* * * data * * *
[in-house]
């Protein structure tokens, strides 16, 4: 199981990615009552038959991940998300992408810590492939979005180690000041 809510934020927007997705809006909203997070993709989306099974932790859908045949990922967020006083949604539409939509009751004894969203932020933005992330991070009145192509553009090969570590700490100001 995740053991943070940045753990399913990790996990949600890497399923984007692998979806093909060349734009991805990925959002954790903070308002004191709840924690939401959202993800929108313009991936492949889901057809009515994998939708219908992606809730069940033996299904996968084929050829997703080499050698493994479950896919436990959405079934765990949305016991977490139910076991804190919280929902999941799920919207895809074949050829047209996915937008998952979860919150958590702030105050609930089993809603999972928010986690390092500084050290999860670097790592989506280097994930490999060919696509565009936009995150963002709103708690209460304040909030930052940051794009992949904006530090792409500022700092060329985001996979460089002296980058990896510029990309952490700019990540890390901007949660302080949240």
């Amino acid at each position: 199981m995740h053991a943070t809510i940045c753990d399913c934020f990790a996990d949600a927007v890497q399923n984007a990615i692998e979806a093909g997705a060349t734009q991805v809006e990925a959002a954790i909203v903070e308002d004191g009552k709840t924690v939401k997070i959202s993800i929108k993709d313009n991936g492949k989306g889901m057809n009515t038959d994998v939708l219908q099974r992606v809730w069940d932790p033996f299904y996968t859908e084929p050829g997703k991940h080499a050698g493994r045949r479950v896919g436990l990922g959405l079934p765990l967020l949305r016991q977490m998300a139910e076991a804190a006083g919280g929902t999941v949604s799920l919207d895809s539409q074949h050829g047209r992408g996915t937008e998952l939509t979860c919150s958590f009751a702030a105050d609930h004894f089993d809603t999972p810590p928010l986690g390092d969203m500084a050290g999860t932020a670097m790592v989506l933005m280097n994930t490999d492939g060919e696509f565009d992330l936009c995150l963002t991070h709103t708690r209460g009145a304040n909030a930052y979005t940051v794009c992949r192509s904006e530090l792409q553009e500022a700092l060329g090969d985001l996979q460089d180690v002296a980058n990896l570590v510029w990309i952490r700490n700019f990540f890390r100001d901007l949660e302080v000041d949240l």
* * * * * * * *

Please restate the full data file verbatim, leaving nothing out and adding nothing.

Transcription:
[in-house]
């Protein structure tokens, strides 16, 4: 199981990615009552038959991940998300992408810590492939979005180690000041 809510934020927007997705809006909203997070993709989306099974932790859908045949990922967020006083949604539409939509009751004894969203932020933005992330991070009145192509553009090969570590700490100001 995740053991943070940045753990399913990790996990949600890497399923984007692998979806093909060349734009991805990925959002954790903070308002004191709840924690939401959202993800929108313009991936492949889901057809009515994998939708219908992606809730069940033996299904996968084929050829997703080499050698493994479950896919436990959405079934765990949305016991977490139910076991804190919280929902999941799920919207895809074949050829047209996915937008998952979860919150958590702030105050609930089993809603999972928010986690390092500084050290999860670097790592989506280097994930490999060919696509565009936009995150963002709103708690209460304040909030930052940051794009992949904006530090792409500022700092060329985001996979460089002296980058990896510029990309952490700019990540890390901007949660302080949240």
């Amino acid at each position: 199981m995740h053991a943070t809510i940045c753990d399913c934020f990790a996990d949600a927007v890497q399923n984007a990615i692998e979806a093909g997705a060349t734009q991805v809006e990925a959002a954790i909203v903070e308002d004191g009552k709840t924690v939401k997070i959202s993800i929108k993709d313009n991936g492949k989306g889901m057809n009515t038959d994998v939708l219908q099974r992606v809730w069940d932790p033996f299904y996968t859908e084929p050829g997703k991940h080499a050698g493994r045949r479950v896919g436990l990922g959405l079934p765990l967020l949305r016991q977490m998300a139910e076991a804190a006083g919280g929902t999941v949604s799920l919207d895809s539409q074949h050829g047209r992408g996915t937008e998952l939509t979860c919150s958590f009751a702030a105050d609930h004894f089993d809603t999972p810590p928010l986690g390092d969203m500084a050290g999860t932020a670097m790592v989506l933005m280097n994930t490999d492939g060919e696509f565009d992330l936009c995150l963002t991070h709103t708690r209460g009145a304040n909030a930052y979005t940051v794009c992949r192509s904006e530090l792409q553009e500022a700092l060329g090969d985001l996979q460089d180690v002296a980058n990896l570590v510029w990309i952490r700490n700019f990540f890390r100001d901007l949660e302080v000041d949240l």